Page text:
Human rights activists, trade union leaders and researchers have called upon the authorities concerned to bring the construction sector under a legal framework to ensure rights of thousands of workers who carry out the risky jobs.
They stated that constriction workers should be brought under registration, given training and issued formal appointment letters ahead of recruitment to the construction sites so that they could demand and realize rights properly.
They also underscored the need for strengthening labour organizations, enhancing monitoring and inspections by the authorities to the construction sites to check malpractices in the sector.
The rights activists made their remarks and observations while speaking at a dissemination workshop on ‘Recruitment of Internal Migrants Construction Workers in Bangladesh’ at CIRDAP auditorium on Thursday.
Refugee and Migratory Movements Research Unit (RMMRU), an affiliate research organisation of Dhaka University and Bangladesh Institute of Labour Studies jointly organised it.
Dhaka University professor and RMMRU coordinator CR Abrar made a presentation at the workshop.
The workshop was organised under the study on recruitment of internal migrant construction workers in Bangladesh which was conducted by RMMRU under auspices of Migrating out of Poverty consortium, University of Sussex, UK and supported by UK Aid.
The research team members are CR Abrar, Mirza Taslima Sultana, Kazi Nurmohammad Hossainul Huq, Priya Desingkar and Md Selim Reza. The field work was conducted at Dhaka and Chapainawabganj during May-July 2015.
This qualitative study was a follow-up of a previous RMMRU-RPC study conducted in 2012 that covered 150 construction workers in Dhaka and 160 internal migrant and non-migrant households in Chapainawabganj and Chandpur.
The principal objective of the study was to understand the dynamics of recruitment process of construction workers in Bangladesh , why the employers prefer to engage intermediaries in recruitment of workers and why the migrant workers utilize the services of intermediaries to access employment.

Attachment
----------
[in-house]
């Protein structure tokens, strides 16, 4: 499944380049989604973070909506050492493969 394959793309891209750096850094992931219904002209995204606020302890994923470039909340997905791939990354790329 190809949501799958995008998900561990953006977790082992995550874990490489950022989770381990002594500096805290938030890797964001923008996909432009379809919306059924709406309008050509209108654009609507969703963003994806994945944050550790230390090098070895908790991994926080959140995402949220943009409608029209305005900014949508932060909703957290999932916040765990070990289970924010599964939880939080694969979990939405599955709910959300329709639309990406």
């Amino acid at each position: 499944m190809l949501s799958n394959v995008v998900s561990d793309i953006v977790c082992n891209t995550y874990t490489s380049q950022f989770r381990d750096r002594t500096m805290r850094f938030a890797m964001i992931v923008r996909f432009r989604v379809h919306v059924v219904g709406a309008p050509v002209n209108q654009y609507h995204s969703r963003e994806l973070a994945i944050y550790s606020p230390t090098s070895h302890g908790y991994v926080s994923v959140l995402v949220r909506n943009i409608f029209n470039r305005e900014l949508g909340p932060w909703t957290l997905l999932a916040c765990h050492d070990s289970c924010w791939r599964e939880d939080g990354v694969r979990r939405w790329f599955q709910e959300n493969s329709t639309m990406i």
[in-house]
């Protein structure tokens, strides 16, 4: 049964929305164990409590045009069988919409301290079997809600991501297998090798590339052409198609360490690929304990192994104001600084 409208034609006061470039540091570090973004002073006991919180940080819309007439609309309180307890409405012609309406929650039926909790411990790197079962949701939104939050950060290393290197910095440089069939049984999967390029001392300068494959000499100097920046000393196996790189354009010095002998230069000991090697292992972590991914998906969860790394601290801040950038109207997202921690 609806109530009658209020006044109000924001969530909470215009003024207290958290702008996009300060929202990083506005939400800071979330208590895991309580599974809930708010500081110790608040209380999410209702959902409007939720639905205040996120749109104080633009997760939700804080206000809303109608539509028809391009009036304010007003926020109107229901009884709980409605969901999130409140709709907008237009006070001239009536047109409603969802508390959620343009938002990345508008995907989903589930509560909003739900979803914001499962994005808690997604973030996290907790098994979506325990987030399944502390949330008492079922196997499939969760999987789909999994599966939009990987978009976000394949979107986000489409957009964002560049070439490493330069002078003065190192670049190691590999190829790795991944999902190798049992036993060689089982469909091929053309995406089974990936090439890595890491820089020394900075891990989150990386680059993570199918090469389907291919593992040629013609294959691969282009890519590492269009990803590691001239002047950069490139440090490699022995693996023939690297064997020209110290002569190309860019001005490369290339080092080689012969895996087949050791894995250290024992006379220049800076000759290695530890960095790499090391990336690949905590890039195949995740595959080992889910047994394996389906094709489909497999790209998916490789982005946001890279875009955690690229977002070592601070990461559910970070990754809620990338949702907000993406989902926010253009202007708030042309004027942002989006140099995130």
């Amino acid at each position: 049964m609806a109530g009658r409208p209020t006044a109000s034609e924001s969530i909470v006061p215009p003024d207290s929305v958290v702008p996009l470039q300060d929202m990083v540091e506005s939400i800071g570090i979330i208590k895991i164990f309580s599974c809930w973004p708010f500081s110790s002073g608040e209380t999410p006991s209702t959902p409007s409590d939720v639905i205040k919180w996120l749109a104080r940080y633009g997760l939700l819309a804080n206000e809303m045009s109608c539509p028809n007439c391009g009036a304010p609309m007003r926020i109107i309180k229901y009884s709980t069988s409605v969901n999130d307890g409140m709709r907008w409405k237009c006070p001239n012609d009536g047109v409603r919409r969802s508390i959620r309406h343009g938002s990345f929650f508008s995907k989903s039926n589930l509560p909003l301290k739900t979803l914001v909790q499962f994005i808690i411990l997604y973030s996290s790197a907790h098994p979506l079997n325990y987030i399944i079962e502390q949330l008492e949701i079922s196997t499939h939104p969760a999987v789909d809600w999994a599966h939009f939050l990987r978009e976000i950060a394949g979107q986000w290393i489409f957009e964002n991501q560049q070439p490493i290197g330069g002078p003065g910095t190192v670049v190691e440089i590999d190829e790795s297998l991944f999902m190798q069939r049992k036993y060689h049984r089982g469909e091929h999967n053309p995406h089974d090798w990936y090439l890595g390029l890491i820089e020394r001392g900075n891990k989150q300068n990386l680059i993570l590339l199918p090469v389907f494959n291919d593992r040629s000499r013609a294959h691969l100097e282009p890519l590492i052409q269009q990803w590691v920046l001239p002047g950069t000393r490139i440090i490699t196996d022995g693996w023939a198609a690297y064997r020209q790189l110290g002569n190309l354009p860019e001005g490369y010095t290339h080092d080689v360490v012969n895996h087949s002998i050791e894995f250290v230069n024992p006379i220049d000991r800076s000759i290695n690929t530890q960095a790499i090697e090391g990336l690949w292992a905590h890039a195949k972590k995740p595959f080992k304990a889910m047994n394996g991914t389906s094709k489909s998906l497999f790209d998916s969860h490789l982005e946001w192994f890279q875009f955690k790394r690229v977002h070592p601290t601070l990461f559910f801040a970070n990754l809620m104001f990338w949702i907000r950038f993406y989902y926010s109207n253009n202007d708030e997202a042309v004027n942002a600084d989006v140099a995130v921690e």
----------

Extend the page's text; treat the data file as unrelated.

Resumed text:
Presiding over the workshop, noted human rights activist and academic Hameeda Hossain said that huge numbers of internal migrant workers were now getting employed in the construction and shipbuilding sectors in Bangladesh.
‘No rule is being followed in the process of their recruitment. This sector should be brought under a legal framework,’ she said.
Public health activist and freedom fighter Zafrullah Chowdhury said that the government has no interest to ensure workplace safety and job security to the construction workers.
Construction workers should have access to healthcare facilities suitable for them; he said, adding that the government should ensure their ‘fair rights’ to get compensation in accidents or deaths.
Advocate Jafar Uddin Sharif said that as per law of the land construction sector is one of the formal sectors in Bangladesh.
The issues of construction workers could be monitored by government’s department, he said, adding that before appointment, the workers should be registered with the labour inspection department.
BILS assistant executive director Syed Sultan Uddin Ahmmed said that the construction sector is one of the risky areas and the workers should be ensured that they get appointment letters before joining the workplace.
The workers are denied appointment letters due to informal recruitment process in this sector, he said.
Momtazul Karim Khan, executive director at Mir Akhter Hossain Limited, a real estate company, said that concerned government authorities should emphasize on providing skill training to the construction workers.
Trade union leaders Mahbub Alam and Saiful Saki and Selim Reza from RMMRU also spoke at the workshop.